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David Gillen and William G. Morrison

In this chapter we catalogue the evolution of air policy and airline competition in Canada’s domestic, international and transborder markets. We examine how Canada’s air transport sector transitioned from being highly regulated, government-controlled and subject to public utility style regulations to one of ‘differentiated’ liberalization. Yet despite deregulation, privatization and ‘open skies’ agreements, the status quo of dominance by a small number of airlines in Canada remains. While air service agreements have led to market growth in some dimensions the evidence is that airline market power has not been eroded. In particular Air Canada, once a government-created monopoly, continues to dominate as part of the Star Alliance. We discuss what a new air policy might look like for Canada and the balance between consumer welfare and wider economic benefits to aviation-dependent sectors versus policy that seems focused on the economic well-being of a small number of private airlines.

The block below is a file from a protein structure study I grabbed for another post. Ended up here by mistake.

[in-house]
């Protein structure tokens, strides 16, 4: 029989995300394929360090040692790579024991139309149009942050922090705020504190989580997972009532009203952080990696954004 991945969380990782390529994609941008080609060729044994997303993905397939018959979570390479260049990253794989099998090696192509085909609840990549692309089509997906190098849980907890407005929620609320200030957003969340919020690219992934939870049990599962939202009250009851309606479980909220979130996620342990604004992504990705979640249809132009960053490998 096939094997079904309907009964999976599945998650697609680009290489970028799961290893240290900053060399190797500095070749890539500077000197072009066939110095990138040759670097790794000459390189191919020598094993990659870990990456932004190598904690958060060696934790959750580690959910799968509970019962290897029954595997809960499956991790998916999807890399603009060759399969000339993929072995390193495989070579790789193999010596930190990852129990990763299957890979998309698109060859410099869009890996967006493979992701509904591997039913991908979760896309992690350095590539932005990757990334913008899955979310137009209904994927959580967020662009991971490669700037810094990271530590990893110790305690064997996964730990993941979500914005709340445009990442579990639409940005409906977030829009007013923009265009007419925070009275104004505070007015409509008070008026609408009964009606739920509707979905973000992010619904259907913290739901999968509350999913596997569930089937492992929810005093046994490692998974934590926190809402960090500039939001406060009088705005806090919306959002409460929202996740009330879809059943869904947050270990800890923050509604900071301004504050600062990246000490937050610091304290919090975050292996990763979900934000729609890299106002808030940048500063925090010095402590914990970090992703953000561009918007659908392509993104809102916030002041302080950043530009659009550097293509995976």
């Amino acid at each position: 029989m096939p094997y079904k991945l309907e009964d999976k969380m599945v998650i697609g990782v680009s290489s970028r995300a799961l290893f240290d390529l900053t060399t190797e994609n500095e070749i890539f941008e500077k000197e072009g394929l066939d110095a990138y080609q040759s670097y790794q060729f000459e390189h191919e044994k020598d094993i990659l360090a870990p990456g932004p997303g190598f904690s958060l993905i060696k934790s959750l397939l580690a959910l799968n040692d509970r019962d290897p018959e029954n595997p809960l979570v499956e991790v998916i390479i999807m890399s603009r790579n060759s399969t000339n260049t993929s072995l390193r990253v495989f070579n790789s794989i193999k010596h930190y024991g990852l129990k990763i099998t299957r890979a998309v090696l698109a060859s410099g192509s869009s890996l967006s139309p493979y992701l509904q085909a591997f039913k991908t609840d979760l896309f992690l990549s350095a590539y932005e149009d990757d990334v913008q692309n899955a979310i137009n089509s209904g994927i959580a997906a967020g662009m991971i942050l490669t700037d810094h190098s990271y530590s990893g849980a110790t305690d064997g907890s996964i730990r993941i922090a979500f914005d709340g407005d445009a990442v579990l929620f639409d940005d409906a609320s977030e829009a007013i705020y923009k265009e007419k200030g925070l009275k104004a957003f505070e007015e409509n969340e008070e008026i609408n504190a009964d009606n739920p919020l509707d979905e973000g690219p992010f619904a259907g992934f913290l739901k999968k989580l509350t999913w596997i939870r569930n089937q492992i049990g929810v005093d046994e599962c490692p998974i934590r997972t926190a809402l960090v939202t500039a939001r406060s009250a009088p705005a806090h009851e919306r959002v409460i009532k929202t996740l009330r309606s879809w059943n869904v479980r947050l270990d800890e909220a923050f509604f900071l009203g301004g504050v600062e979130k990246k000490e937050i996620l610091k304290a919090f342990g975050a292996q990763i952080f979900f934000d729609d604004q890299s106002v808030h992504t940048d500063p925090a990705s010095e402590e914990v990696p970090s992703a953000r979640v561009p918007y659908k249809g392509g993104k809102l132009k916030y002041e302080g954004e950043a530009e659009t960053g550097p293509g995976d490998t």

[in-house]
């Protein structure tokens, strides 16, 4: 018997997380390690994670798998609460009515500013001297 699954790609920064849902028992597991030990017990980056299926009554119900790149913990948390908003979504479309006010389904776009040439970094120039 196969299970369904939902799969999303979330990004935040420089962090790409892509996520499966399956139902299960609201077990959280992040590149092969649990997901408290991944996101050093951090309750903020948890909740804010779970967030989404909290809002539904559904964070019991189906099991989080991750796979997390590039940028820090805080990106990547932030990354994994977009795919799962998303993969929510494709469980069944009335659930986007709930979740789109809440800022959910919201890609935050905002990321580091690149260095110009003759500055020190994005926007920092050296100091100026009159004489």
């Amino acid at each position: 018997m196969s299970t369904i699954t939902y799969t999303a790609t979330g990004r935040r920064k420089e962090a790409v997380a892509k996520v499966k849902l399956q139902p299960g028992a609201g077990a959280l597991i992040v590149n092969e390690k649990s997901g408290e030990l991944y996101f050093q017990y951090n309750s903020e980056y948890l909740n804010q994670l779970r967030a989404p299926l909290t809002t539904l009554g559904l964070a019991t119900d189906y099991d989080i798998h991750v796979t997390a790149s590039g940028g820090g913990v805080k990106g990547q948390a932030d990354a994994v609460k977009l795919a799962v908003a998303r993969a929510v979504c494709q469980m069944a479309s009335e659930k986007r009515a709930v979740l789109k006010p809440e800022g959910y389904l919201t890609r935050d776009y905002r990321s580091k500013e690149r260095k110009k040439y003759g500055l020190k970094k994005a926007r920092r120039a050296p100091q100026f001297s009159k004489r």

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David Gillen and William G. Morrison

This chapter investigates economic aspects of aviation security, which we argue defines a fundamental economic problem, that of resource allocation. We review the recent history of attacks on civil aviation and the institutions that comprise global governance of aviation security. We outline economic approaches to defining and measuring output, cost efficiency and productivity and we compare the costs and the financing of aviation security across international jurisdictions. We consider the economic arguments underlying the question of who should pay for aviation security and we discuss the necessity for significant changes to the future implementation of aviation security in the decades to come.